where that body is at rest \cite{peres-84}.
Despite the obvious conventionality of the constancy of the speed of
light, many introductions to relativity theory present this proposition
not as a convention but rather as an important empirical finding.
Indeed, it is historically correct to claim that experiments like
the ones of Fizeau, Hoek and Michelson-Morley, which
produced a null result by attempting to measuring the earth's motion
against some kind of ``ether,'' preceded Einstein's special theory of
relativity.
But this may be misleading.
First of all, Einstein's major reason for introducing the Lorentz
transformation seems to have been the elimination of asymmetries
which appeared in the
electromagnetic formalism of the time but are not inherent in the
phenomena, thereby unifying electromagnetism.
Secondly, not too much consideration has been given to the possibility
that experiments like the one of Michelson and Morley may be
a kind of
``self-fulfilling prophecy,'' a circular, closed tautologic exercise.
If the very instruments
which should indicate a change in the velocity of light are themselves
dilated, then any dilation effect will be effectively nullified.
This possibility has already been imagined in the 18th century
by Boskovich \cite{bos} and was later put forward by
FitzGerald
\cite{FitzGerald2} (see also John Bell \cite{bell-sr1,bell-92}),
Lorentz, Poincar\'e and others in the
context of the ether theory \cite{miller-1998}.\footnote{
In stressing the conventionality aspect of these effects,
the author would like to state that he does not want to promote
any ether-type theory, nor is he against any such attempts.}
But what is the point in arguing that the constancy of
the speed of light is a convention rather than an empirical finding?
Is this not a vain question; devoid of any operational testability?
The answer to this concern is twofold.
First, a misinterpretation might give rise to a doctrinaire and improper
preconception
of relativity theory by limiting the scope of its
applicability.
Indeed, as it turns out, for reasons mentioned below
\cite{svozil-relrel},
the special theory
of relativity is much more generally applicable as is nowadays appreciated.
It applies also to situations in which
the velocity of light needs not necessarily
be the highest possible limit velocity for signaling
and travel.
Secondly, it is not totally unreasonable to ask the following question.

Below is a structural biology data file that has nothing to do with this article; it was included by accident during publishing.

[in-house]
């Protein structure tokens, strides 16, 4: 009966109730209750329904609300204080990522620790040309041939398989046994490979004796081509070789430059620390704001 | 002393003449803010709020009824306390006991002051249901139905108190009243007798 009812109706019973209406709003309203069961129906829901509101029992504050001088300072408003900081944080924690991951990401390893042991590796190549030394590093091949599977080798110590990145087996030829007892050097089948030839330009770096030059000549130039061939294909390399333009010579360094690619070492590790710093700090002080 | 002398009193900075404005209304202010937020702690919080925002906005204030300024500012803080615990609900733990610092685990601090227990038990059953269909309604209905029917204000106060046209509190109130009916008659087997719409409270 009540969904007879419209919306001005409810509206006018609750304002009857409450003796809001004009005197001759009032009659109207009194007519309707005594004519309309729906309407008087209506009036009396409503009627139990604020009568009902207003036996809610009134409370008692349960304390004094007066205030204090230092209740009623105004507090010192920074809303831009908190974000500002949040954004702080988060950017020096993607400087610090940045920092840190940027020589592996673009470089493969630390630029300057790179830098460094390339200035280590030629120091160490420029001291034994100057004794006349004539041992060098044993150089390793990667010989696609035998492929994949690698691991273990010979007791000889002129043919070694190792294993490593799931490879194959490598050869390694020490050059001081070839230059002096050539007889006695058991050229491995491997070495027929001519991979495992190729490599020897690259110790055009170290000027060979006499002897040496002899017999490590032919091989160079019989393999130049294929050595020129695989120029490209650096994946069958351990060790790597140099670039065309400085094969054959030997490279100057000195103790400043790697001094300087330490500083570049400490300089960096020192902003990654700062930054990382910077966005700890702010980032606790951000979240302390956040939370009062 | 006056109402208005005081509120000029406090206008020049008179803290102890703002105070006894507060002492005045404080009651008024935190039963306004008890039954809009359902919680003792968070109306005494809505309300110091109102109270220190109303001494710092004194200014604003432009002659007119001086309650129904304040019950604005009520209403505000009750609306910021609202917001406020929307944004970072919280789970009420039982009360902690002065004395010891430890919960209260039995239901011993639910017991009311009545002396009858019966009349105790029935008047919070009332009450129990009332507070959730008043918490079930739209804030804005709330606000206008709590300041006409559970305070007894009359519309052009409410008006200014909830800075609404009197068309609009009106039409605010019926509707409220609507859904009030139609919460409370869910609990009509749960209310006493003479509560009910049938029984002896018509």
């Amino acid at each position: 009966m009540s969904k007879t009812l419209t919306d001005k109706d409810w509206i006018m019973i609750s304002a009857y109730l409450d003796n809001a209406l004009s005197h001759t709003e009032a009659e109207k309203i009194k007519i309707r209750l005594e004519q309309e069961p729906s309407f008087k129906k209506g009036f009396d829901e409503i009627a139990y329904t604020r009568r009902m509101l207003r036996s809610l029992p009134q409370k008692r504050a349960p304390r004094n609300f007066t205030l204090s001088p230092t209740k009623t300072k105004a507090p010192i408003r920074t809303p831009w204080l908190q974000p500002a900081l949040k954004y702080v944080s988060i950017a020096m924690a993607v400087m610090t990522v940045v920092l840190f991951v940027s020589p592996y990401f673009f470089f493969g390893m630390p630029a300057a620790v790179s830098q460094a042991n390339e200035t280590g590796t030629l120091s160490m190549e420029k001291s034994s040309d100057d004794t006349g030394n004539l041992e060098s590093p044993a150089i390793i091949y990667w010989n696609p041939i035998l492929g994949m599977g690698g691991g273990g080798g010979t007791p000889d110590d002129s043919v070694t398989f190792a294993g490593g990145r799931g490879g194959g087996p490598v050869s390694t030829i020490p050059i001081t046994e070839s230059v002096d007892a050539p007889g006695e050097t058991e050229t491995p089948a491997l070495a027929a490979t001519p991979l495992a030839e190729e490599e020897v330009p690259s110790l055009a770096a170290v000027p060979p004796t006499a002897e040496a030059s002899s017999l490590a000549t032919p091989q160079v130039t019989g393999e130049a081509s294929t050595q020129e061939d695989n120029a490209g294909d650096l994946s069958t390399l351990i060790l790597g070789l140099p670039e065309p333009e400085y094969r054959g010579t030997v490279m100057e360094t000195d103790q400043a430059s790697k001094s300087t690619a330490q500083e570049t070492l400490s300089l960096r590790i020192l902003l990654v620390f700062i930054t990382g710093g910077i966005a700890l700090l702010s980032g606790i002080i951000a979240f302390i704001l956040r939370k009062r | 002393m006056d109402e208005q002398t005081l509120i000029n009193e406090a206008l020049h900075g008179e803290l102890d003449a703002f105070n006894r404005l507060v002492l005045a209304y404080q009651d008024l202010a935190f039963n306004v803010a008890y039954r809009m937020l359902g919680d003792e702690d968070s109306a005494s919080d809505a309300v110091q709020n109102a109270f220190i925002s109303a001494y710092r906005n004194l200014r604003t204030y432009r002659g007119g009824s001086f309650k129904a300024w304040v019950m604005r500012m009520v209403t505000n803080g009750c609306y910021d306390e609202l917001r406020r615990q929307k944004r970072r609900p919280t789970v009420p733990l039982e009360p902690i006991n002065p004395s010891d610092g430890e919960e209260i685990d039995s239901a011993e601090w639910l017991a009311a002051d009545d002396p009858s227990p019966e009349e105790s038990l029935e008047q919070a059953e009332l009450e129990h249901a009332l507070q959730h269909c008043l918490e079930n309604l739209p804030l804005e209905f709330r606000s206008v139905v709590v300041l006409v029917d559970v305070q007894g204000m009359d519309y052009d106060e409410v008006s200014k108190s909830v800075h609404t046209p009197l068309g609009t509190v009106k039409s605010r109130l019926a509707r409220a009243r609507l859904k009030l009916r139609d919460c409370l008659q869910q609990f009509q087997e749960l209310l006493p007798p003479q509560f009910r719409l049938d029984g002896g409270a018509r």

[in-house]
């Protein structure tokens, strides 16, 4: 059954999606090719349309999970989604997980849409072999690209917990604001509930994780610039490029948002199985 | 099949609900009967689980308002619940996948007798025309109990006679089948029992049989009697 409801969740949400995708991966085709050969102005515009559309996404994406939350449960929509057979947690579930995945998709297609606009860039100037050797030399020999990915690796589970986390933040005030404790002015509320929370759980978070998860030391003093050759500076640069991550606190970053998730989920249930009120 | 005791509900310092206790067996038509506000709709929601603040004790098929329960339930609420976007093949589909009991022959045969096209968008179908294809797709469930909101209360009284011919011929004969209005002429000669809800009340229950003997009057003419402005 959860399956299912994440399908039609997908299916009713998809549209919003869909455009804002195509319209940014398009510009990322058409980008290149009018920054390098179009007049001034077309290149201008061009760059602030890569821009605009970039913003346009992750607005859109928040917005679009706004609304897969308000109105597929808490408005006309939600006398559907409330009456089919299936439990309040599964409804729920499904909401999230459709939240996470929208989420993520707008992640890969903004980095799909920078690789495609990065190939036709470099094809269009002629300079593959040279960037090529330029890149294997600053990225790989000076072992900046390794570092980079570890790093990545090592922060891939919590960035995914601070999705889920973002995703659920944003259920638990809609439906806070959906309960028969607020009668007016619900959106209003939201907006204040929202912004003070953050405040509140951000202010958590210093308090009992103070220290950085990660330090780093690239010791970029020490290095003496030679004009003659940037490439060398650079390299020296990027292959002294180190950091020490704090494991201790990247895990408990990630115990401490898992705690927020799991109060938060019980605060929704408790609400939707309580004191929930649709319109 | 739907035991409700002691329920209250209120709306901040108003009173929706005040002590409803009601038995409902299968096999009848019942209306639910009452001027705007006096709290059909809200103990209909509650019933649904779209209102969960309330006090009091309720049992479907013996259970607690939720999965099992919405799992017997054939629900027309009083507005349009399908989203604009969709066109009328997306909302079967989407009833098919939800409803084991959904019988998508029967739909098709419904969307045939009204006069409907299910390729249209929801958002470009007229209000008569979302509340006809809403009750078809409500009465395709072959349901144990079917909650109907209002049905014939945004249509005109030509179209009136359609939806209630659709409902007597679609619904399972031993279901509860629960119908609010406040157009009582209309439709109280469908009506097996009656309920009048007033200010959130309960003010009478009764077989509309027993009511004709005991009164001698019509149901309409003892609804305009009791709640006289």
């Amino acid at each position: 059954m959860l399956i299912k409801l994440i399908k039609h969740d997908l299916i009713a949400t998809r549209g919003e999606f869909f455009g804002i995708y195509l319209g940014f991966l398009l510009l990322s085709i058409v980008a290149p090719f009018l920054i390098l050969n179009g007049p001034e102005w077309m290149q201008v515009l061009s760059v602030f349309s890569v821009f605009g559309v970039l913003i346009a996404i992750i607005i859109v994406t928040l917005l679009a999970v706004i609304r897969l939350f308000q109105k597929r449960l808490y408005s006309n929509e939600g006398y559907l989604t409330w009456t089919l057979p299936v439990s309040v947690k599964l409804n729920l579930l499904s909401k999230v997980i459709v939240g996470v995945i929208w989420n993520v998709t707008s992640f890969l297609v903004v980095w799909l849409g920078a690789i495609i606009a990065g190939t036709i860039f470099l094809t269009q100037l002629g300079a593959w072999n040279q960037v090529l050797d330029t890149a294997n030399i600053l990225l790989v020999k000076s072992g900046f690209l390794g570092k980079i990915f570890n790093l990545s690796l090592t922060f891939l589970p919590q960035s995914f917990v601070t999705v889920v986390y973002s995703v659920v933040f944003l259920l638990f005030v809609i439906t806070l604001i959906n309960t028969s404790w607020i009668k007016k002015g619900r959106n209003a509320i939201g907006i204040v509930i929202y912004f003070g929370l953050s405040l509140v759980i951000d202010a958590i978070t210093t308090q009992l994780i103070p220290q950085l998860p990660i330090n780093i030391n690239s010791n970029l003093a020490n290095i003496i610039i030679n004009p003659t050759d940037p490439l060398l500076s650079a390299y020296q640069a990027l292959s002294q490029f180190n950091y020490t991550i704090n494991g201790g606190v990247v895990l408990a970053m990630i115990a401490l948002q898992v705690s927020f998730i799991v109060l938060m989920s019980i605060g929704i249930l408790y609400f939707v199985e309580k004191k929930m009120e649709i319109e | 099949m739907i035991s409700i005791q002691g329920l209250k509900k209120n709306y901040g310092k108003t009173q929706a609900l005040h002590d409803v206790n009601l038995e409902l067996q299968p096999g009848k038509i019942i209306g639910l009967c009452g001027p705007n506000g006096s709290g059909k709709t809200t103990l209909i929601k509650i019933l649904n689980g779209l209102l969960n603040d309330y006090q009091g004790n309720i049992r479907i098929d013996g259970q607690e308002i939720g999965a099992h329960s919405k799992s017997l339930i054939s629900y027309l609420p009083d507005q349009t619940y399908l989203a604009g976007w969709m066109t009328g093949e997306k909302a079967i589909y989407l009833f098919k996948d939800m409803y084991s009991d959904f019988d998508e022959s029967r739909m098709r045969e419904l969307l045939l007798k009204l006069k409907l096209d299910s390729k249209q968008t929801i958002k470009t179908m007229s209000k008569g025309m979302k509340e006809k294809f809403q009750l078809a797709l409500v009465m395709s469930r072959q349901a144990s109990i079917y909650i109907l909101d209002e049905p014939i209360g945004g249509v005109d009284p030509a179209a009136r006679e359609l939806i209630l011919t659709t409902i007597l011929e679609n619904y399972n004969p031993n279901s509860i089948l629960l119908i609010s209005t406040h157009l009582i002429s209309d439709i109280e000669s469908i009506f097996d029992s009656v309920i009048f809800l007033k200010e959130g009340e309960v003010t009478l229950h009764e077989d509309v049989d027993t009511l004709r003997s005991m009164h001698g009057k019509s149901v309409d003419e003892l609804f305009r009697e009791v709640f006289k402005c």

What if one adopts a different convention by assuming a different
velocity than that of light to be the basis for frame generation?
Such a velocity may be anything, sub- but also superluminal. What will
be the changes to Alice's and Bob's frames, and how do these new
coordinates relate to the usual ``luminal'' frames?
These issues have been discussed by the author
\cite{svozil-relrel} on the basis of a geometrical theorem by
Alexandrov \cite{alex1,alex2,alex3,alex-col} and Borchers and Hegerfeldt
\cite{borchers-heger} reviewed in \cite{benz,lester}
(see also previous articles \cite{svo5,svo-86}).
Alexandrov's theorem requires the convention that some speed is
the same in Bob's and Alices's frames.
Furthermore, if two space-time points are different in Alice's frame,
then these points must also be mapped into different points in Bob's
frame and vice versa; i.e., the mapping must be one-to-one, a bijection.
It can be proven that under these conditions, the mapping relating
Alice's and Bob's
frames must be an affine Lorentz transformation, with some fundamental speed
playing
the role of light in the usual Lorentz transformations of relativity
theory.
The nontrivial geometric part of a proof uses the fundamental theorem of affine
geometry, which results in the linearity of the transformation
equations.
No Poicar\'e's 1904 ``principle of relativity,'' no
relativistic form invariance or covariance is needed despite
the postulate or convention of equality of a single speed in all
reference frames.
The derivation uses geometry, not physics.
The Appendix contains a detailed derivation of Alexandrov's theorem which should be
conprehensive for a larger audience.
To repeat the gist: it is suggested that the signalling velocity
occurring in the Lorentz transformation is purely conventional.
This effectively turns the interpretation of relativity theory upside
down and splits it into two parts, one geometric and one physical, as
will be discussed next.
So where is the physics gone?
The claim of conventionality arouses suspicions.
The proper space-time transformations cannot be purely conventional or
even a matter of epistemology!
After all, the Michelson-Morley experiment and most of its various pre-
and successors actual yielded null results, which are valid physical
observations as can be.
The experimenters never explicitly acknowledged the conventionality of
the constancy of the speed of light and approved their instruments
according to these specifications.
Just on the contrary, they first assumed to measure the inequality
and anisotropy of the speed of light.
And what if Alice and Bob assume, say, the constancy of the speed of
sound instead of light?
Would the mere assumption change the reading of the instruments in a
Michelson-Morley experiment using sound instead of light?
This seems to be against all intuitions and interpretations and the
huge accumulated body of evidence.
The answer to these issues can be sketched as follows.
First of all, the physics is in the form invariance of the
electromagnetic equations under a particular type of Lorentz
transformations: those which contain the speed of electromagnetic
signals; i.e., light, as the invariant speed.
Thus, merely the convention of the constancy of the speed of light in